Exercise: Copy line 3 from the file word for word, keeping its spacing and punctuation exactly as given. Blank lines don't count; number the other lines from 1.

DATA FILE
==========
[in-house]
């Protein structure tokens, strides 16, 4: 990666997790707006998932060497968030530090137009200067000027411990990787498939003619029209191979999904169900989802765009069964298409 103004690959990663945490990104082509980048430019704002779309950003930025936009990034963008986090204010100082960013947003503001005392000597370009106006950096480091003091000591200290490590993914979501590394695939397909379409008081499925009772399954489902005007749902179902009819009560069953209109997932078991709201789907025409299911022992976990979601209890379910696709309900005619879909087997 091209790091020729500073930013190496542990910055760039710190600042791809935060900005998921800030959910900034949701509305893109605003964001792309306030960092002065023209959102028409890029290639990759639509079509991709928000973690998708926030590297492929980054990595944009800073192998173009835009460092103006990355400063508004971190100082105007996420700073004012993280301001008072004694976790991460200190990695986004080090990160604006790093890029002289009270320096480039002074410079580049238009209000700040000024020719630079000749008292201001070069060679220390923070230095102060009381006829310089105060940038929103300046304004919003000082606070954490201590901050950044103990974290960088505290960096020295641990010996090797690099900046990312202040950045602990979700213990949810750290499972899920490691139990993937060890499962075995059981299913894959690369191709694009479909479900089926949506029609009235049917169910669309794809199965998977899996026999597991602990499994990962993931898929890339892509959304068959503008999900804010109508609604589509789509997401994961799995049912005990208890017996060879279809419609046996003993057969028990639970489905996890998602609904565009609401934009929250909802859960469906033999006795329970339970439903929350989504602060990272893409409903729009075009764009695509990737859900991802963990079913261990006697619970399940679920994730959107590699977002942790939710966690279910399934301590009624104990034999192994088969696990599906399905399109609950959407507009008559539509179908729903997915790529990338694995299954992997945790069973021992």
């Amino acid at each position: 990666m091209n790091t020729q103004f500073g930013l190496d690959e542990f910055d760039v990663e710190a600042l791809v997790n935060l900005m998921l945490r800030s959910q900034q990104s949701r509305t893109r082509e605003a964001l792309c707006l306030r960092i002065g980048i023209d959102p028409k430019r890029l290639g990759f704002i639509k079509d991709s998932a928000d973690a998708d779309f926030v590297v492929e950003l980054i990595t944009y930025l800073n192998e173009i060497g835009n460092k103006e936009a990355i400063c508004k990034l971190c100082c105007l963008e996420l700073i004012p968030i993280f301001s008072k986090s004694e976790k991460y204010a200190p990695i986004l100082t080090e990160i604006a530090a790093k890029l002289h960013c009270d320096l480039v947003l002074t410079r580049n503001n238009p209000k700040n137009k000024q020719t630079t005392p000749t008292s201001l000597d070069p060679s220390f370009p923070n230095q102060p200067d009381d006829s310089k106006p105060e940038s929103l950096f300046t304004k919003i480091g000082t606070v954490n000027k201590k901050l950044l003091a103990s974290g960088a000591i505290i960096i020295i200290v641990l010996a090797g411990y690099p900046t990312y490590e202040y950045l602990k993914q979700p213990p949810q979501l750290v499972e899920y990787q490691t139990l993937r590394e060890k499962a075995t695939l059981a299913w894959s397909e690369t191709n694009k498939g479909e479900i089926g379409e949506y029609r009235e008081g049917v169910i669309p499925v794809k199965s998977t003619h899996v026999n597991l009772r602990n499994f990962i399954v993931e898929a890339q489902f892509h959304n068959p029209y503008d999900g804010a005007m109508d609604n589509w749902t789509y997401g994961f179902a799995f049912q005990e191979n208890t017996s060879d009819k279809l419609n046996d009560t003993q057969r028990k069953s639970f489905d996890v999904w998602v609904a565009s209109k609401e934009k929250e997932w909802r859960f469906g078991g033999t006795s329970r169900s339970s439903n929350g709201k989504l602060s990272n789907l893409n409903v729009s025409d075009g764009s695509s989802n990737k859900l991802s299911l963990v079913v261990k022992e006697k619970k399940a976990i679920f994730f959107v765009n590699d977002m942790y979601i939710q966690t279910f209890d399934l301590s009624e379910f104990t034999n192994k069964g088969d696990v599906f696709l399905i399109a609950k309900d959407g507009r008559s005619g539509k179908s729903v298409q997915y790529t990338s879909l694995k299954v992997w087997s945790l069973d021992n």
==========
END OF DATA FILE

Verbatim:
């Amino acid at each position: 990666m091209n790091t020729q103004f500073g930013l190496d690959e542990f910055d760039v990663e710190a600042l791809v997790n935060l900005m998921l945490r800030s959910q900034q990104s949701r509305t893109r082509e605003a964001l792309c707006l306030r960092i002065g980048i023209d959102p028409k430019r890029l290639g990759f704002i639509k079509d991709s998932a928000d973690a998708d779309f926030v590297v492929e950003l980054i990595t944009y930025l800073n192998e173009i060497g835009n460092k103006e936009a990355i400063c508004k990034l971190c100082c105007l963008e996420l700073i004012p968030i993280f301001s008072k986090s004694e976790k991460y204010a200190p990695i986004l100082t080090e990160i604006a530090a790093k890029l002289h960013c009270d320096l480039v947003l002074t410079r580049n503001n238009p209000k700040n137009k000024q020719t630079t005392p000749t008292s201001l000597d070069p060679s220390f370009p923070n230095q102060p200067d009381d006829s310089k106006p105060e940038s929103l950096f300046t304004k919003i480091g000082t606070v954490n000027k201590k901050l950044l003091a103990s974290g960088a000591i505290i960096i020295i200290v641990l010996a090797g411990y690099p900046t990312y490590e202040y950045l602990k993914q979700p213990p949810q979501l750290v499972e899920y990787q490691t139990l993937r590394e060890k499962a075995t695939l059981a299913w894959s397909e690369t191709n694009k498939g479909e479900i089926g379409e949506y029609r009235e008081g049917v169910i669309p499925v794809k199965s998977t003619h899996v026999n597991l009772r602990n499994f990962i399954v993931e898929a890339q489902f892509h959304n068959p029209y503008d999900g804010a005007m109508d609604n589509w749902t789509y997401g994961f179902a799995f049912q005990e191979n208890t017996s060879d009819k279809l419609n046996d009560t003993q057969r028990k069953s639970f489905d996890v999904w998602v609904a565009s209109k609401e934009k929250e997932w909802r859960f469906g078991g033999t006795s329970r169900s339970s439903n929350g709201k989504l602060s990272n789907l893409n409903v729009s025409d075009g764009s695509s989802n990737k859900l991802s299911l963990v079913v261990k022992e006697k619970k399940a976990i679920f994730f959107v765009n590699d977002m942790y979601i939710q966690t279910f209890d399934l301590s009624e379910f104990t034999n192994k069964g088969d696990v599906f696709l399905i399109a609950k309900d959407g507009r008559s005619g539509k179908s729903v298409q997915y790529t990338s879909l694995k299954v992997w087997s945790l069973d021992n």